Freedom of Religion

Government immigration clampdown targets Christian organisations

 

If you ask any Church of England vicar what the least favourite aspect of their job is, there’s a good chance that it won’t be dealing with random people turning up at their door asking for money, or being seen to be on-call for members of their church and parish 24/7. It won’t even be the annual game of paying the diocesan quota. Instead, it will be completing their tax return. Being a CofE vicar means that you are self-employed under employment law, but employed under tax rules. Your house is owned by someone else and is often just as much your workplace as your home. With fees to collect for weddings and funerals alongside travel and various other costs, if you’re not recording everything as you go along, it can get horribly complicated at the end of the year when it’s time to fill in the form.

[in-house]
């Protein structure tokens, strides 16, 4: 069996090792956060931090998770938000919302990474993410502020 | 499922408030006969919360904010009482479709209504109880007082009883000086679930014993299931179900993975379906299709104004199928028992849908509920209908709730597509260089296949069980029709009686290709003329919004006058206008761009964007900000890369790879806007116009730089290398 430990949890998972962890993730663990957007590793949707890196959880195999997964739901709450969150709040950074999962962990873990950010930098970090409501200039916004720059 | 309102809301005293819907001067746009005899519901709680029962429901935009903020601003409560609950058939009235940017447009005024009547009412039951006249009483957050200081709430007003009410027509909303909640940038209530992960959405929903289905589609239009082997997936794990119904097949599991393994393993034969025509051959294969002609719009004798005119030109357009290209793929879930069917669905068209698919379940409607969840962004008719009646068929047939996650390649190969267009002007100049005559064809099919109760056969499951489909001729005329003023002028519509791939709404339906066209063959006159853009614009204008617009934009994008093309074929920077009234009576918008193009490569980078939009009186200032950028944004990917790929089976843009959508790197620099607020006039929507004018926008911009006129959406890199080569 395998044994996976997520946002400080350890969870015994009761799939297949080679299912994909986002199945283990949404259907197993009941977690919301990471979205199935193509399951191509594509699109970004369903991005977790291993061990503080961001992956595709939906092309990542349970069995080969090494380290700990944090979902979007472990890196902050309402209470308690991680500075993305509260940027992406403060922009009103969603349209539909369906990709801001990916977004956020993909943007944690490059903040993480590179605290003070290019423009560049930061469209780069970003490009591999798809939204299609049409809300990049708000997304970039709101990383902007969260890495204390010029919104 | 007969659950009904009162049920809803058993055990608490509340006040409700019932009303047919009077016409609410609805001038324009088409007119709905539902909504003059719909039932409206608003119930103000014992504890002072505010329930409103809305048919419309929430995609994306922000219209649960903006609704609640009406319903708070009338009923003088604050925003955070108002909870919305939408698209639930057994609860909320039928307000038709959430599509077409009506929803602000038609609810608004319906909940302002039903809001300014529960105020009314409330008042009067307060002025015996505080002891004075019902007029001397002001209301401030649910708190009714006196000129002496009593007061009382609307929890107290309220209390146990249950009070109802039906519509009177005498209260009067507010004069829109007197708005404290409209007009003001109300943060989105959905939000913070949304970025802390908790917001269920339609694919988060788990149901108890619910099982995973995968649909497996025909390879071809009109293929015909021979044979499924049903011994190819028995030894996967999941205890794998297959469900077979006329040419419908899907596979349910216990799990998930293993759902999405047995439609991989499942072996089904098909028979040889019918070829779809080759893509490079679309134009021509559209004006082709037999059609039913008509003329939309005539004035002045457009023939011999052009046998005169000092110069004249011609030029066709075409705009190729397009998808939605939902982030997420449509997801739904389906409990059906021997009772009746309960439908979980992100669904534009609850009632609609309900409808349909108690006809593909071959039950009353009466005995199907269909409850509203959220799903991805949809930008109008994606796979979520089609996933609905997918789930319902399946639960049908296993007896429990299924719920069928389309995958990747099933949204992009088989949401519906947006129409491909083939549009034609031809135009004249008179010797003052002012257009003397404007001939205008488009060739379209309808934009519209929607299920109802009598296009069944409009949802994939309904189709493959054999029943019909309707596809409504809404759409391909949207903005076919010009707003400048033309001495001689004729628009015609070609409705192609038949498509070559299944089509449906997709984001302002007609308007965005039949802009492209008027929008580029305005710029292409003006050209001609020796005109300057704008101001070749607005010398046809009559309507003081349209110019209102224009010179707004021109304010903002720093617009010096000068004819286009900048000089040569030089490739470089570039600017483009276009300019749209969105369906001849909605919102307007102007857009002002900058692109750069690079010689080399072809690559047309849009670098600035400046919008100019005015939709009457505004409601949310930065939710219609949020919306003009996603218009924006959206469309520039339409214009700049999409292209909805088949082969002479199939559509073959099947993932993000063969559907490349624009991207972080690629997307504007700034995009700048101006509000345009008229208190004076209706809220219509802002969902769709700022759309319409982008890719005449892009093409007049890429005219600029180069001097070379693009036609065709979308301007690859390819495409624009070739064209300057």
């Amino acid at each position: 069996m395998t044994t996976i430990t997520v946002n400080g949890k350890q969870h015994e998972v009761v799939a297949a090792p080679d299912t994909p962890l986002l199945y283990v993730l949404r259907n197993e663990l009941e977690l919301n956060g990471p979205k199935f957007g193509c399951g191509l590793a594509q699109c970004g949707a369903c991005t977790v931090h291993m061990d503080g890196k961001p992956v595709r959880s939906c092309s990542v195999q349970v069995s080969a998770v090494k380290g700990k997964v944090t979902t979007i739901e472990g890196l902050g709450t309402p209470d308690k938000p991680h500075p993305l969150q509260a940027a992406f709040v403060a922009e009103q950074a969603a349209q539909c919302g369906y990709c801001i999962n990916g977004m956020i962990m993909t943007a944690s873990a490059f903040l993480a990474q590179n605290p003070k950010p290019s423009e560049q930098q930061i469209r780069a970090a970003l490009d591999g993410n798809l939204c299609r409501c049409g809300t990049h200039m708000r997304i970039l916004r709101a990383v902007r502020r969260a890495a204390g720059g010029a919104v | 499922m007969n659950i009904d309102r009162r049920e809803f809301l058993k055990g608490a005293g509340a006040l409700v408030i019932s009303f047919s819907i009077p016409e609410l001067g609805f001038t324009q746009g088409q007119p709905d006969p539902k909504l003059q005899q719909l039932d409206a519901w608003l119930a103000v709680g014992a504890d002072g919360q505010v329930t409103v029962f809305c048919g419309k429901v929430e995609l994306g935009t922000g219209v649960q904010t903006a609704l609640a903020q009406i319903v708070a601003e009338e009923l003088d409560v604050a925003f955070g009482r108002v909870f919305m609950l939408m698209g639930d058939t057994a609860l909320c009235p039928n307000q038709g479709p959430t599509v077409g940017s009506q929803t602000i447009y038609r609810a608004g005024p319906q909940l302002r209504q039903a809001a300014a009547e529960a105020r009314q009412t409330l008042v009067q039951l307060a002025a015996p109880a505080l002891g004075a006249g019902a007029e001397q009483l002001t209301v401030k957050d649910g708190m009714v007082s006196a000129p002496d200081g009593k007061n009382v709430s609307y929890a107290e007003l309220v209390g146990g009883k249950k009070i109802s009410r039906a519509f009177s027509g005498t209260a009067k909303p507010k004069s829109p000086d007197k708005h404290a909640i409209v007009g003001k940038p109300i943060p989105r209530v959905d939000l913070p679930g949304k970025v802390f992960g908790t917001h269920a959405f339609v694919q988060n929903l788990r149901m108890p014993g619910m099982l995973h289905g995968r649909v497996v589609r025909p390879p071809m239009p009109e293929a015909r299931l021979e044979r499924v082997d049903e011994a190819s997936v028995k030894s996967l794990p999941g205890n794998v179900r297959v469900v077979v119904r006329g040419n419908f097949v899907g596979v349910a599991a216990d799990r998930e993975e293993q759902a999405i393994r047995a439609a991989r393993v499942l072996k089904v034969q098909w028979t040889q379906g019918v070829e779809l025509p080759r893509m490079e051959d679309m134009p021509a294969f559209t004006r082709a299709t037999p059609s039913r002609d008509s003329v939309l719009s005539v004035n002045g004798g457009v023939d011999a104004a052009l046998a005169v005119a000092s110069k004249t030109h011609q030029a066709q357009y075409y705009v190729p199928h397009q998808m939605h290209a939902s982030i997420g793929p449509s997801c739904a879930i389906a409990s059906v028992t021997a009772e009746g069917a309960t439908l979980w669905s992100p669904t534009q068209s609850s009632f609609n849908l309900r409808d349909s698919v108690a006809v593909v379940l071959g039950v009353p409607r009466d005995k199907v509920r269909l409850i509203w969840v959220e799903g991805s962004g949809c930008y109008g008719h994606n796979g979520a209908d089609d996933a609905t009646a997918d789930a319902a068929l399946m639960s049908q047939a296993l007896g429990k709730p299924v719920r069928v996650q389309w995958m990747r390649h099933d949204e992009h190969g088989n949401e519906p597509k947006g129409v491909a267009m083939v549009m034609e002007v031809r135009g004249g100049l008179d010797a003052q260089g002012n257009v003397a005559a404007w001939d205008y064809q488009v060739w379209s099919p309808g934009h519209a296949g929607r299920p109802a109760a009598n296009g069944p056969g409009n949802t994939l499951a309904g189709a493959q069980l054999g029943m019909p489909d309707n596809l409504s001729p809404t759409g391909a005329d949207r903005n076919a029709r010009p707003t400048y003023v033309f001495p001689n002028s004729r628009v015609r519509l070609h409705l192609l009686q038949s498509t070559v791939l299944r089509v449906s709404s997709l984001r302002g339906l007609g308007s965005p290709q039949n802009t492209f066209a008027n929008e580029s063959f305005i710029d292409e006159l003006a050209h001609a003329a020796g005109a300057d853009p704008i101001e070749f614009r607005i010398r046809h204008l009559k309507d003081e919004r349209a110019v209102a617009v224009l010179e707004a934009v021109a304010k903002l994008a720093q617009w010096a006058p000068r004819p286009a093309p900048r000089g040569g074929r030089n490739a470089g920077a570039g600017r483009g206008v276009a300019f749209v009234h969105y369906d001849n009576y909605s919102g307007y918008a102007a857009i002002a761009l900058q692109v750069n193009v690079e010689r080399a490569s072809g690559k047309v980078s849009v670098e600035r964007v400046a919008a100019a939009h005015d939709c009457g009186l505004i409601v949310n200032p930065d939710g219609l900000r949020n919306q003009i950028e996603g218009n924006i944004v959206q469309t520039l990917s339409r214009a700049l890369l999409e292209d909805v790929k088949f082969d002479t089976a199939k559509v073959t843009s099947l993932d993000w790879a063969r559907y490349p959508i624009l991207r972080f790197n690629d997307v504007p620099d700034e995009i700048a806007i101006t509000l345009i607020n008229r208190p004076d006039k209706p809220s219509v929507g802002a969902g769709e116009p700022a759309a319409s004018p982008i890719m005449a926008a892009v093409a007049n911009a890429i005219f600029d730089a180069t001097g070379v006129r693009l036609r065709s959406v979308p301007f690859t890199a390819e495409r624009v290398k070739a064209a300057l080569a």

The thing is that working for God doesn’t fit into neat little boxes like most other jobs, and when it comes to dealing with the Inland Revenue and other government departments it’s not always easy to get them to understand just how you work and what you’re trying to achieve.

Right now, Youth With A Mission (YWAM) is having a rather big and immediate issue along these lines with the UK Visas & Immigration office (UKVI).

Since 1960, YWAM’s stated purpose is ‘To know God and to make Him known’. They do this through sending out missionaries to countries around the world. Some will focus on evangelism and others on working to help meet the practical and physical needs of the global community through its many relief and development initiatives. CBBC currently has an uplifting episode of My Life on iPlayer featuring Iona, who lives with her family on one of YWAM’s Mercy Ships which acts as a floating hospital travelling around Africa.

YWAM has over 18,000 full-time volunteers in more than 180 countries. Here in the UK it has around 700 people in its workforce, with over half of that number on a sponsored visa. And this is where the problem lies.